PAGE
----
This entry is for my Aunt Bunny. She passed away a couple of weeks ago. Her “real” name was Blanche but no one ever called her that. As a matter of fact I remember as a kid when my mother bought Aunt Bunny a washing machine and was giving the salesman the name and address for delivery, I didn’t quite believe her when she said yes, that’s really Aunt Bunny’s name. I still had my doubts. She was actually my Great-Aunt. In more ways than one. This month would have marked her 90th birthday.
Aunt Bunny was like a second Mom to my mother. And as I hear the stories of when my Mom and Dad first moved up here as tender young newlyweds, I realize just how instrumental my Great-Aunt was in keeping my family afloat. But then I think she did that for a lot of people. Every Sunday from when I was a little girl to high school we would go visit Aunt Bunny like clockwork and a number of times, I spent the night.
Sleepovers at her house were always weird and exciting at the same time. She lived in the city in a row-house on the waterfront – before waterfront became cool – and across from a diner where all manner of people could be found…so it was always fascinating for me to hang out of her window at night and listen to the fights, the sirens, the drunk trying to make his way home who happened to be quite musically inclined, and the general flurry of activity in her neighborhood. Let me tell you, I saw things I would definitely never see in my nice suburban home.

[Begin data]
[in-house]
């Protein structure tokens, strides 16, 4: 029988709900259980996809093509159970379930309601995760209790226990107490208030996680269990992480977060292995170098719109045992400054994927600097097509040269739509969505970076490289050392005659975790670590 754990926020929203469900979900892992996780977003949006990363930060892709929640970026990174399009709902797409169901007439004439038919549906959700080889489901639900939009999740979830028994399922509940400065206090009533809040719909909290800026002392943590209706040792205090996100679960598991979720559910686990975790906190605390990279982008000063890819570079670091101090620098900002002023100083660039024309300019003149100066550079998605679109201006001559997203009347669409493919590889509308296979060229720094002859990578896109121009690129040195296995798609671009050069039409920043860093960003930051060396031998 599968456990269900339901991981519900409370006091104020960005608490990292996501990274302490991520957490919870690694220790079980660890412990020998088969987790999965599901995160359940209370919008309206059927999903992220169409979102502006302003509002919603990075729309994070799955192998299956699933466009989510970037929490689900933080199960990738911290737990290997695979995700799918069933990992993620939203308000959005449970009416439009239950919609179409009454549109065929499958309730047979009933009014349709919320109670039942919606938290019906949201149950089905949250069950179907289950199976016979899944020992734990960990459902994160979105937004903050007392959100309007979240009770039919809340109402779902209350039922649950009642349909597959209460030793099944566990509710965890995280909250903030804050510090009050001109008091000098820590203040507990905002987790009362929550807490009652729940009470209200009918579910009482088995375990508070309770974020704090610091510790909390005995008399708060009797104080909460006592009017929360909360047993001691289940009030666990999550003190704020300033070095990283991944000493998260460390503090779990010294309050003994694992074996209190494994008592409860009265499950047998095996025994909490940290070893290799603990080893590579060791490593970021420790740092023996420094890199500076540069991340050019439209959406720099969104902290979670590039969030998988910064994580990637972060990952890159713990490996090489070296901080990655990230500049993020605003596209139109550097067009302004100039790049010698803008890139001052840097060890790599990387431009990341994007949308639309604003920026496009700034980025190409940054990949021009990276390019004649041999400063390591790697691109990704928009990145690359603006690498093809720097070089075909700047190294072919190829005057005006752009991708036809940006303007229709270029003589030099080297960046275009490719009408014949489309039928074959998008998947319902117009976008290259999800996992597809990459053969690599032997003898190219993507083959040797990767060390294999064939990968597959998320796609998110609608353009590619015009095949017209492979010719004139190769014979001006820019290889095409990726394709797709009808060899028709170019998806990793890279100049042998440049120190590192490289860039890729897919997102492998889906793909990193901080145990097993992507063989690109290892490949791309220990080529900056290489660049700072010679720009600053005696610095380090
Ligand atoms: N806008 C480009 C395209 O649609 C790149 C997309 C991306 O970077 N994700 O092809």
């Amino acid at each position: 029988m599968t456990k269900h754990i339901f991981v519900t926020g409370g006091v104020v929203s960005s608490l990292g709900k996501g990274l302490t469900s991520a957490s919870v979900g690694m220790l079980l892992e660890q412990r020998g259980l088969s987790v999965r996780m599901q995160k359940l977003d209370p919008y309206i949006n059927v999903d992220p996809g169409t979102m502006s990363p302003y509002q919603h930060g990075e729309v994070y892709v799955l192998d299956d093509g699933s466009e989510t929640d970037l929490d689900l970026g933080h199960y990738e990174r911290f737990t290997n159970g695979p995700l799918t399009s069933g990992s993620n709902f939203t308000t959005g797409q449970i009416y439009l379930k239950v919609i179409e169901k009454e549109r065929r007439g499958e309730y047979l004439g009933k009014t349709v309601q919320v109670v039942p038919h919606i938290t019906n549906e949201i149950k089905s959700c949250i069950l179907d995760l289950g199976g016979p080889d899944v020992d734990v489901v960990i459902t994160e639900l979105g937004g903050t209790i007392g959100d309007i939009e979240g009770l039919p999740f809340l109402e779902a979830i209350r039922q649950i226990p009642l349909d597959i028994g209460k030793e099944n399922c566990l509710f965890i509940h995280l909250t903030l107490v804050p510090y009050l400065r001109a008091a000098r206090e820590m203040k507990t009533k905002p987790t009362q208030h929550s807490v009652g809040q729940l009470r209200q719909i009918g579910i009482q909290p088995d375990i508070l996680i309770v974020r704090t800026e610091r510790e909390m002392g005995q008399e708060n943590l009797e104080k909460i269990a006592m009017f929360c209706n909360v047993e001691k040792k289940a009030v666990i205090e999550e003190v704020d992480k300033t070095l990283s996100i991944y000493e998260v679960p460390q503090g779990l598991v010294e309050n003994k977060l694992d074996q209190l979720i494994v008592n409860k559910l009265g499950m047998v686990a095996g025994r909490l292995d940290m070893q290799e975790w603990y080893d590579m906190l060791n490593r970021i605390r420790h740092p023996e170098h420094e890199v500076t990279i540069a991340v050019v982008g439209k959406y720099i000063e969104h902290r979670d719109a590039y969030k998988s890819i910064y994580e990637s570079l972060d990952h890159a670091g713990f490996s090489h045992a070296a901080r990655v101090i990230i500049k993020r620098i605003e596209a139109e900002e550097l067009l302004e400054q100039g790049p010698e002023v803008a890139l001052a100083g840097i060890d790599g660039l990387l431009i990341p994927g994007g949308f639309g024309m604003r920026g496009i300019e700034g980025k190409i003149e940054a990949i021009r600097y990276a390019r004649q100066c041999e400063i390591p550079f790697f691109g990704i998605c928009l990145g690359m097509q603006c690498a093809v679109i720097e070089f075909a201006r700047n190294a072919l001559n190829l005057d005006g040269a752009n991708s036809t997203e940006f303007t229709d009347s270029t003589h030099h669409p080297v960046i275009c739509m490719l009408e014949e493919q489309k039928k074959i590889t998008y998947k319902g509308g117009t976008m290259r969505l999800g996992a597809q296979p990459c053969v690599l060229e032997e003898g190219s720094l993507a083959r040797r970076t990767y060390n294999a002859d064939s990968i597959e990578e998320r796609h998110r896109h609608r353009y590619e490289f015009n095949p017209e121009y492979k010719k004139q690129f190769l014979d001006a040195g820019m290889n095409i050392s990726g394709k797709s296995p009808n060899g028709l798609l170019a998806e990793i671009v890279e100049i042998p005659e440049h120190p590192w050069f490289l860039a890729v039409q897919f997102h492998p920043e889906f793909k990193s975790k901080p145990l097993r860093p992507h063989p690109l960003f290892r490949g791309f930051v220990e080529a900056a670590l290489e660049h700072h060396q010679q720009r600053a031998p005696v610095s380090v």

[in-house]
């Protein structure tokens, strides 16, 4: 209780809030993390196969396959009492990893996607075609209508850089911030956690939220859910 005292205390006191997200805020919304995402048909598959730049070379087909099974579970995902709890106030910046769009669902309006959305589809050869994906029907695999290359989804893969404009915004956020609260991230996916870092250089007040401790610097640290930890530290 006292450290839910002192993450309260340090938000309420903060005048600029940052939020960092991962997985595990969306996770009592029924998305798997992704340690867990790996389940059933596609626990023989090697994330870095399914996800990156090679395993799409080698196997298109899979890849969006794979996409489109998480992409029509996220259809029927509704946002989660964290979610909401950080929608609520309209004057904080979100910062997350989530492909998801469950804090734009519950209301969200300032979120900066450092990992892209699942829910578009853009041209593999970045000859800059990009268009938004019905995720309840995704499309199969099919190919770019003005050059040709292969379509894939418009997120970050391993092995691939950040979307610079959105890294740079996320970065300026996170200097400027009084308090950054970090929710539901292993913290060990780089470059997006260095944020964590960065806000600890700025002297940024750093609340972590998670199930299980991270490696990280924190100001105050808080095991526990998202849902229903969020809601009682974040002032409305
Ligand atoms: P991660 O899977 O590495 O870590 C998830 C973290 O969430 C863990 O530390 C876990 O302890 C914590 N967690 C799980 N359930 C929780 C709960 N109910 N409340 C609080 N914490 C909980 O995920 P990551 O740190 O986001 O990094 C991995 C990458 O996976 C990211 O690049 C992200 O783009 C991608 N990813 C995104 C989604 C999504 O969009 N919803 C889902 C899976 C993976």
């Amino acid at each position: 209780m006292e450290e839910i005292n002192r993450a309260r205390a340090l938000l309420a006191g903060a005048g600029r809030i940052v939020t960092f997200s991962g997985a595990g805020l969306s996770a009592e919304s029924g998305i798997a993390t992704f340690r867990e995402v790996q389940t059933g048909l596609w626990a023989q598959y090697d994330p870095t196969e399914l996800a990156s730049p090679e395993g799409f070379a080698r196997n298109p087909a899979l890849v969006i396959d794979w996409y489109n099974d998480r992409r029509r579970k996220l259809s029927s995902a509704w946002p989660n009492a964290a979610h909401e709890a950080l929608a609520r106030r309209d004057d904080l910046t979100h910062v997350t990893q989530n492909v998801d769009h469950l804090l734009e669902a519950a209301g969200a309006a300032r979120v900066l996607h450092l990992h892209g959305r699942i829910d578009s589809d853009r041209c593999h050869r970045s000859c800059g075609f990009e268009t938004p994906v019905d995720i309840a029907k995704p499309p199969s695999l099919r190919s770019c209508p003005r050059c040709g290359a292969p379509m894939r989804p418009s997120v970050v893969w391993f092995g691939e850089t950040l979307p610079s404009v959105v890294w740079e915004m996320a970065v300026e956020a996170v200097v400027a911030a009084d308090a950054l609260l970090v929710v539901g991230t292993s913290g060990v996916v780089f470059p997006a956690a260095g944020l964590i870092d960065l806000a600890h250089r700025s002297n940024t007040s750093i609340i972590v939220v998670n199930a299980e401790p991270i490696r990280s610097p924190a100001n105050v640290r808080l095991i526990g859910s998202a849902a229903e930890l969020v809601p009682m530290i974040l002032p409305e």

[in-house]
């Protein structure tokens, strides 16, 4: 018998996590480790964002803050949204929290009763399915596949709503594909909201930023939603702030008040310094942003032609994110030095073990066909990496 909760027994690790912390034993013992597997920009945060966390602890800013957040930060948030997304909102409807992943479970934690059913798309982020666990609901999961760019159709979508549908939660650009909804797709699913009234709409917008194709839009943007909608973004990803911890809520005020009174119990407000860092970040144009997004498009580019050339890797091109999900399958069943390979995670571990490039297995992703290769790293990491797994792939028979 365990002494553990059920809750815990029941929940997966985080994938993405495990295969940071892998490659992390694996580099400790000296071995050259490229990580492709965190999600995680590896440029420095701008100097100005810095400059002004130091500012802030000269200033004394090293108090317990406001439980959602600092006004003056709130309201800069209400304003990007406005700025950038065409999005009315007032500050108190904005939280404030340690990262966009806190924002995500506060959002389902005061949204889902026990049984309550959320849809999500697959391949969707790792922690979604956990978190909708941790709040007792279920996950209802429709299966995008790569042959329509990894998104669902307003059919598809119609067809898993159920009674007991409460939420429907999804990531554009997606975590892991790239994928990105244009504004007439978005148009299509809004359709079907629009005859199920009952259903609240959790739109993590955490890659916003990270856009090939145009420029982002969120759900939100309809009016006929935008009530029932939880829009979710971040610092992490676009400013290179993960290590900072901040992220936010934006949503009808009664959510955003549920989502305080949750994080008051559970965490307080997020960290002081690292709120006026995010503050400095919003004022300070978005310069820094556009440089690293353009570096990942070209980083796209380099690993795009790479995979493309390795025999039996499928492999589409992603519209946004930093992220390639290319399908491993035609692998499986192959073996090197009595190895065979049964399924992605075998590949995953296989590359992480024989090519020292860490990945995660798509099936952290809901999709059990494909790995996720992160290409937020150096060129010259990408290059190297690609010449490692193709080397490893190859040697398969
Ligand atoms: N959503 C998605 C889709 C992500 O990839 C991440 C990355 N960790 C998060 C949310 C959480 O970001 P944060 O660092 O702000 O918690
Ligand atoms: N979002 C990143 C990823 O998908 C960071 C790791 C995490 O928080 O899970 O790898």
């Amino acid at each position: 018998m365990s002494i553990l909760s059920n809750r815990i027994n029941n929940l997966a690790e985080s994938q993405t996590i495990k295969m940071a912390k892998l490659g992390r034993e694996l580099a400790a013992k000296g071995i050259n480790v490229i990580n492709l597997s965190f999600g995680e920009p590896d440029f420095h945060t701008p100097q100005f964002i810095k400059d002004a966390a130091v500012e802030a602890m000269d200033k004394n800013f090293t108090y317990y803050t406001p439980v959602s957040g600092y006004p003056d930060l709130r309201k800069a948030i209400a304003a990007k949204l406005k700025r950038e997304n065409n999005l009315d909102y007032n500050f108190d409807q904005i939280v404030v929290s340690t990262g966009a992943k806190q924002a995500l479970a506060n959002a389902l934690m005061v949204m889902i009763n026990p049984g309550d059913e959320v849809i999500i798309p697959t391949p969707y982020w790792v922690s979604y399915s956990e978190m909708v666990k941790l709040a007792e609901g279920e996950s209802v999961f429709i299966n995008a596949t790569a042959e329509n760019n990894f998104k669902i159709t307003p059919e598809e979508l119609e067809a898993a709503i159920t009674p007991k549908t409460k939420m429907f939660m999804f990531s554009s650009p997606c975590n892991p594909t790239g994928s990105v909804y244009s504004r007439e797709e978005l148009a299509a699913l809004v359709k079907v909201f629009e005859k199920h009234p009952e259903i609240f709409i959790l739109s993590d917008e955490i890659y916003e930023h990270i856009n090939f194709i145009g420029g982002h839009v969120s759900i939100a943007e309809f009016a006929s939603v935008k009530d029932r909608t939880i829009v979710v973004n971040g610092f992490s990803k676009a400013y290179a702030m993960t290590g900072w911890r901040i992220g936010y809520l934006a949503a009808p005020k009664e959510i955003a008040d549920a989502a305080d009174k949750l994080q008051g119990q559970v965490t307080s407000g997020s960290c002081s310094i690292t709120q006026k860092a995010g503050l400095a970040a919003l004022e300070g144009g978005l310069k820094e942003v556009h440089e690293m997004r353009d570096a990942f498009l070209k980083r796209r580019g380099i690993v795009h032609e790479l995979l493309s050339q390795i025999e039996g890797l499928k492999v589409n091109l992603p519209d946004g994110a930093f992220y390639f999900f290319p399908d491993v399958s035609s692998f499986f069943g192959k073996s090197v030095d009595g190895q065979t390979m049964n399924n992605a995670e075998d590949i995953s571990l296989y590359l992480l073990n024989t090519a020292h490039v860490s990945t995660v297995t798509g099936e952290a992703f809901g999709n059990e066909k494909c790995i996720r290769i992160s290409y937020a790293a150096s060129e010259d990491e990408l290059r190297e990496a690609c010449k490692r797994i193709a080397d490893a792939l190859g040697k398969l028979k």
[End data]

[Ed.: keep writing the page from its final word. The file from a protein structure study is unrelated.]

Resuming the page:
I’m not sure why, but the metal cabinet in her kitchen aka dining room aka sitting room always held a fascination for me. I loved going through it and seeing what I could find….tins full of buttons, years old political pins (Vote for Wallace!), and gosh knows what all. I loved that cabinet. When Aunt Bunny moved into a nursing home, she gave me that cabinet and when I looked at it in my own house it just didn’t hold that same fascination….it was as if it were a different cabinet altogether. Taking it out of her home, away from childhood memories, and into the light of day changed it somehow. It made me sad.
She lived smack in the middle of the city, so her backyard was actually just a small swath of concrete. She did have a raised garden in the corner that had a rose bush in it. And a turtle. She had a box turtle that she fed hamburger meat and tomatoes. I’m not sure how long that turtle lived in that tiny bit of flora, but he was spoiled, I know that. And how exactly does a turtle even find his way into a place like that? I never found the answer to that one.
It’s odd when I think of this woman flourishing in a cityscape considering the fact that she was born and bred in the hills of West Virginia. Coal country. Mountains, streams, lots of green. The surroundings in which she found herself as a grown woman couldn’t have been a larger contrast to her childhood home. I often wondered if she was happy surrounded by brick and concrete or if she spent her life missing the open space, the green. She never said. At least not to me.
Bunny & Family 1968 – City Life